My first encounter with racism occurred in the early ‘90’s when I was about 6 years old.

My mother was an independent maid and cleaned houses for a living most of my life. During the summer months I’d go with her to various houses. She had her regular clients, but every once in a while I’d find myself in a new house with new things and interesting pictures. My mother was the best at what she did and would always go over and beyond for her clients.

One day, at one of those “new homes” when my mother was done with some of her best work, she asked for her pay from the woman who owned the home. The woman nodded and walked away as though she was about to grab a check, but instead she came back with a shotgun pointed at my mom and a mouth full of racial slurs. My mother ordered me to the car and I am so grateful that she came behind me shortly after, shaken and stirred. I was numb.

Like my mother, I, too, run a small business. It’s the Drama MaMa Bookshop, a local stationery manufacturing company that allows consumers to build and even design their own notebooks and journals in a unique way. I cover many of my journals with affirmations that I needed to get me through rough times and serve as a reminder of my awesomeness, and I just figured others needed it too.

Being a Black-owned business has never been an easy task. To count yourself worthy of greatness in a society that has a tendency to grab a “shotgun” when you simply ask for what you’re owed is a magical act within itself. And because many of us don’t have access to capital we have to constantly find creative ways to get quality results with limited resources.

Then, COVID came and amplified some of the strains we already had and even created new ones. However, I also know that opportunities can arise out of difficult times. And it has forced many brick and mortar Black-owned businesses, like mine, to be innovative and creative in reaching and caring for our customers.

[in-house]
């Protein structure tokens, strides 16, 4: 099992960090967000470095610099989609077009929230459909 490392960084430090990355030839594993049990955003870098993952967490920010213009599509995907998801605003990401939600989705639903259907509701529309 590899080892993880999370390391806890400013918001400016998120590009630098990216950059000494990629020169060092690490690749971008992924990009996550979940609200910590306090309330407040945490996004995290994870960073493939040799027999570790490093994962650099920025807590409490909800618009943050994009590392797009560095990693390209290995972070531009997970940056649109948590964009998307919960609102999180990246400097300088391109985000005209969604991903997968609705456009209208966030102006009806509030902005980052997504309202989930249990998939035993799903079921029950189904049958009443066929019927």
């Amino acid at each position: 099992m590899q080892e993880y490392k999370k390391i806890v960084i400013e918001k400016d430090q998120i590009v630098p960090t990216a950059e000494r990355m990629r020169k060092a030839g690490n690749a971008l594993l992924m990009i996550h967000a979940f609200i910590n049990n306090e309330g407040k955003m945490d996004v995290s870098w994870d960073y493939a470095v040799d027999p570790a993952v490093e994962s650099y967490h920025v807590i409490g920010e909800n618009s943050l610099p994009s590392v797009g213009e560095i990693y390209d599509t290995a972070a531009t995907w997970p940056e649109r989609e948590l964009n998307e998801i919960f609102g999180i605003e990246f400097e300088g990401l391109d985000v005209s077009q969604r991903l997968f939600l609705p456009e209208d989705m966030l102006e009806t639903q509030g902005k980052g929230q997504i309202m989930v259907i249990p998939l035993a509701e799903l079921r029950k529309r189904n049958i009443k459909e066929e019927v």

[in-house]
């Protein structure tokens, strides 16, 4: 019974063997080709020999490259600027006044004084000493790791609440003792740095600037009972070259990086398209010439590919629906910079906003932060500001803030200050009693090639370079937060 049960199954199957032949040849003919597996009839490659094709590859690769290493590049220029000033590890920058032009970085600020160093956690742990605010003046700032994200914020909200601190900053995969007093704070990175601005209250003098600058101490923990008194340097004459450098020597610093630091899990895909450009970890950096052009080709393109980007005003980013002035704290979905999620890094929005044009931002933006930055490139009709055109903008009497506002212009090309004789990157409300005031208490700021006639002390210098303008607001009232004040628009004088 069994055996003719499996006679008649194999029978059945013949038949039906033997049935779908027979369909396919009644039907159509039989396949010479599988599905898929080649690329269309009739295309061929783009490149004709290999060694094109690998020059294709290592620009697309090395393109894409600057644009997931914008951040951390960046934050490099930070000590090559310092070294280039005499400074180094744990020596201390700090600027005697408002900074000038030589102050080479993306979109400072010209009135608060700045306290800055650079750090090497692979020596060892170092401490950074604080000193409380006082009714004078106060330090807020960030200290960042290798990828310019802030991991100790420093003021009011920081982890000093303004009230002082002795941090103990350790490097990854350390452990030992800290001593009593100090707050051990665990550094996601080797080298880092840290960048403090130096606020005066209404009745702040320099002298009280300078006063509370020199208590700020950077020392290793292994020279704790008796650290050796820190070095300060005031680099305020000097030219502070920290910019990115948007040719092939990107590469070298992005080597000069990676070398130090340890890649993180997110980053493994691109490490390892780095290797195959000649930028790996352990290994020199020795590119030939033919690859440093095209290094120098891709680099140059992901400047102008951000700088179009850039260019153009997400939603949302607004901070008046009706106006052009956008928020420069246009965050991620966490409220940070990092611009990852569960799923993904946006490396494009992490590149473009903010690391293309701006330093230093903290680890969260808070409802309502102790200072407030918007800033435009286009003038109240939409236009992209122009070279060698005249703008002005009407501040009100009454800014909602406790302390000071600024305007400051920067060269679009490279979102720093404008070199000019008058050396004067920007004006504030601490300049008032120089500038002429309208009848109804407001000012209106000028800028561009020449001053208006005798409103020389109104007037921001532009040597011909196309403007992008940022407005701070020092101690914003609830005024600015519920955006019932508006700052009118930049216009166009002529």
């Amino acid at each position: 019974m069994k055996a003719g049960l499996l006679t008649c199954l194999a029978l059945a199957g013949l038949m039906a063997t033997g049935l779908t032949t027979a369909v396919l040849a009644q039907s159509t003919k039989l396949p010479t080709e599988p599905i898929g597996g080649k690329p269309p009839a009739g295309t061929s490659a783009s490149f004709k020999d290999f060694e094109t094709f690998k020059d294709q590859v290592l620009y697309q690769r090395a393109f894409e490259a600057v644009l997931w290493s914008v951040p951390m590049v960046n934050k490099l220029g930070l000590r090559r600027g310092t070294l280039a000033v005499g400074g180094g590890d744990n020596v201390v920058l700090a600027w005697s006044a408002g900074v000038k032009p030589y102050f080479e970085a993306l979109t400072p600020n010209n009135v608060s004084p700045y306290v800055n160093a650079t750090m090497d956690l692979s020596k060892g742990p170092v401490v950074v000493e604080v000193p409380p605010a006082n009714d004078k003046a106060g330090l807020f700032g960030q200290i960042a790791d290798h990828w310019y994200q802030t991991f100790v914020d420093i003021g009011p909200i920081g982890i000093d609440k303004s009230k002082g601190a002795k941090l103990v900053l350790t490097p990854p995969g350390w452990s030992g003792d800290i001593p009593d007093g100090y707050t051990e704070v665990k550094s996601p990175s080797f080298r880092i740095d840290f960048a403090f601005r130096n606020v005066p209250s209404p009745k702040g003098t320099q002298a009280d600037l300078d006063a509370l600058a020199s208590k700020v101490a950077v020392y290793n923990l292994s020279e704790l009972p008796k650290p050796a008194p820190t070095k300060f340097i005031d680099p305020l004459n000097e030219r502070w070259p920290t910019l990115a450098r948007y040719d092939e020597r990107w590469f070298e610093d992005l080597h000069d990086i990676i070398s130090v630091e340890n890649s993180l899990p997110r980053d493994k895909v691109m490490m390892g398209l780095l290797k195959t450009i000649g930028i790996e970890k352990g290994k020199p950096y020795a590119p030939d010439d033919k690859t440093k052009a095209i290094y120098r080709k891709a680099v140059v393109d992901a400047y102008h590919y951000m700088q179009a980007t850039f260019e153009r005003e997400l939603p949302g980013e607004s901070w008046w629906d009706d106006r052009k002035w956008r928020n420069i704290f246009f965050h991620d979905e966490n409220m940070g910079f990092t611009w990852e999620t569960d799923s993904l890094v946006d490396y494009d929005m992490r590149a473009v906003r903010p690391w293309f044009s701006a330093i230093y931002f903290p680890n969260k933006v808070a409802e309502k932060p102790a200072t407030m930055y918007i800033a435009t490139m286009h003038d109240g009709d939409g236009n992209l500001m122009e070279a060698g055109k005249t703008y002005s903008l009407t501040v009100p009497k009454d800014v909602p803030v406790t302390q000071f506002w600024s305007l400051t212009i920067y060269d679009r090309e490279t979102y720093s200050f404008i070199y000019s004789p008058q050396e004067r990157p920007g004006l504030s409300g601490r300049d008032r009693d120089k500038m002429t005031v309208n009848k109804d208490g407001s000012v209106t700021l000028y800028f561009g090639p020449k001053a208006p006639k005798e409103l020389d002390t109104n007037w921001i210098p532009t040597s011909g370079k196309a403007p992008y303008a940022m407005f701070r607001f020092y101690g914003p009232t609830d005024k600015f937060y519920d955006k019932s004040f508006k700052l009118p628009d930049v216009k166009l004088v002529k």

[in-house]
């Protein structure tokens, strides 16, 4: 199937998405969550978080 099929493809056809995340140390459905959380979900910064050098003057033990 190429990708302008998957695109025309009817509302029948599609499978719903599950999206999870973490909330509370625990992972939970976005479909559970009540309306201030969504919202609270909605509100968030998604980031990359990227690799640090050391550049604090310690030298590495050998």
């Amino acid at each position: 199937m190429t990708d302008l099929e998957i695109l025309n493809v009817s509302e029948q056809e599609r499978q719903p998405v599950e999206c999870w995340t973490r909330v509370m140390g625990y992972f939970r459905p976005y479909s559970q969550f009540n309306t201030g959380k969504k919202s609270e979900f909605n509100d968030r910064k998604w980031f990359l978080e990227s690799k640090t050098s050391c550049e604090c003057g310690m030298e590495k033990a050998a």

My first thought was, IF I’M GOING TO SURVIVE THIS, I NEED TO LEARN. If I don’t know how to do something, I’m definitely going to find someone who does and have them teach me.

So, I took an eight-week course in Facebook marketing and learned a great deal of information on how to navigate Facebook for my business model. It not only gave me an opportunity to reach my customers who were at home social distancing, but also new customers who wanted to pick up journaling again or send a hopeful reminder to a loved one who needed encouragement but were out of reach.

Sometime later, I was selected to be one of 70 businesses featured in the #BuyBlackFriday initiative and gift guide to highlight local Black-owned businesses. I was honored and excited. But more than sales, the ads and social media campaigns really provided me the peace of mind to know that I could still effectively run and grow my business despite all we were going through.

While we figure out the new normal, there are many new awakenings that I hope will stay around. One of them being the acknowledgement and understanding that we have to support Black-owned businesses. COVID or no COVID. It builds, sustains and strengthens our communities. You can be a part of that and get some excellent products and services at the same time.

Alisa Brock is the owner of Drama MaMa Bookshop in Baltimore.